By Corinne Wnek
I live a pretty ordinary life. There are some really good times to reflect on and times when you hope it is true that “this, too, shall pass”. In the end, it’s all about making the most of each day. That’s the tricky part. Seeing that there might be a positive outcome to a negative situation takes some vision, introspection and maturity. It’s just that you don’t usually expect that in a fifteen-year-old. Here’s a story about a modern day ‘wonder woman’.
A few years back, Brittany Garcia of Mansfield, New Jersey was a sophomore in high school. She was a pretty good student in a college prep program but was struggling to stay in high school. Now Brittany is straight out of central casting in the gorgeous looks department and somewhat athletic, too. If she were in a sitcom, she would play the perky but sensible girl next door. The problem was that she was already bored with high school academics and badly wanted out, at age fifteen.
As a high school counselor, I often hear this same complaint from parents. “Spencer is just so bored with calculus. That’s why he’s not doing well. Couldn’t he just skip it and really be challenged?” This is a tough one for a counselor because if Spencer would just do the work and get ‘A’s’, he would likely be moved to a higher level class. But rarely do the Spencers of competitive high schools do this. Sometimes it’s more about the perception that one’s child is no mere mortal.
Not the case with Brittany. After many discussions with her counselor and then later the principal, Brittany made her case that she needed a different brand of academics than what any high school could offer her. She wanted a more mature environment that would challenge her, hold her interest and still help her earn a high school diploma. Her parents and the principal agreed to support her but she had to do the legwork and come up with a plan that made sense and was doable.
Brittany contacted nearby Centenary College in Hackettstown and met with the dean to explain her dilemma. Before long, the college and high school were working together to meet Brittany’s need for a more challenging environment. It was decided that Brittany would take courses at the college, earn credit if she passed them and these credits would then transfer back to her high school so she could meet state requirements for a diploma.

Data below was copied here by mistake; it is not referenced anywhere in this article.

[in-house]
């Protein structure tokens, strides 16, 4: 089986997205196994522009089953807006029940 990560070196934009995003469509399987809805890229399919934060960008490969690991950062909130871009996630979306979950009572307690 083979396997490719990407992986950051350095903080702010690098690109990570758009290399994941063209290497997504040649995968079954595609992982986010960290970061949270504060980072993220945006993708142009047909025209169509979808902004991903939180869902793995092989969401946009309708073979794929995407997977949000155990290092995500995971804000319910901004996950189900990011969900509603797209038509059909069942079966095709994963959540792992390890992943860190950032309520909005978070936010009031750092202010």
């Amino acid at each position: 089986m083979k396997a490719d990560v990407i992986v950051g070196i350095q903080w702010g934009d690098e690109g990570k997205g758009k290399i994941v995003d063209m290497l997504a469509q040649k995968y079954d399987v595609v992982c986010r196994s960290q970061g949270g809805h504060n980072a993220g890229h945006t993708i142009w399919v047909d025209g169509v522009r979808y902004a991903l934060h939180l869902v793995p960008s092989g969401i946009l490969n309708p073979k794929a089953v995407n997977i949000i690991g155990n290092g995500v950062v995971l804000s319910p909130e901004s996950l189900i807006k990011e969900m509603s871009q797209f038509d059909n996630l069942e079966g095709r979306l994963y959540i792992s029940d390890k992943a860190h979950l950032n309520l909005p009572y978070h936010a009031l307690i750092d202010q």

Not only did Brittany graduate from her high school in three years but she also graduated from college with a Bachelor of Science degree in Mathematics. Did I mention she was only nineteen years old and one of the youngest students in the state to receive a four year degree? Working full time to support herself and living on her own since the age of eighteen, the fiercely independent Brittany once again returned to Centenary College when the dean asked her to teach Math as an adjunct professor and to tutor students who struggled with Math.
She eventually entered graduate school at Centenary and come December, she will receive her Masters degree in Business Administration at the ripe old age of twenty-two. Now this has not been an easy road for Brittany who has handled all the financial responsibilities of adulthood by working several part time jobs while making the Dean’s list at Centenary. If she doesn’t qualify as a ‘wonder woman’, I’m canceling my membership in the super hero’s fan club!
Connect with NJTODAY.NET
Join NJTODAY.NET's free Email List to receive occasional updates delivered right to your email address!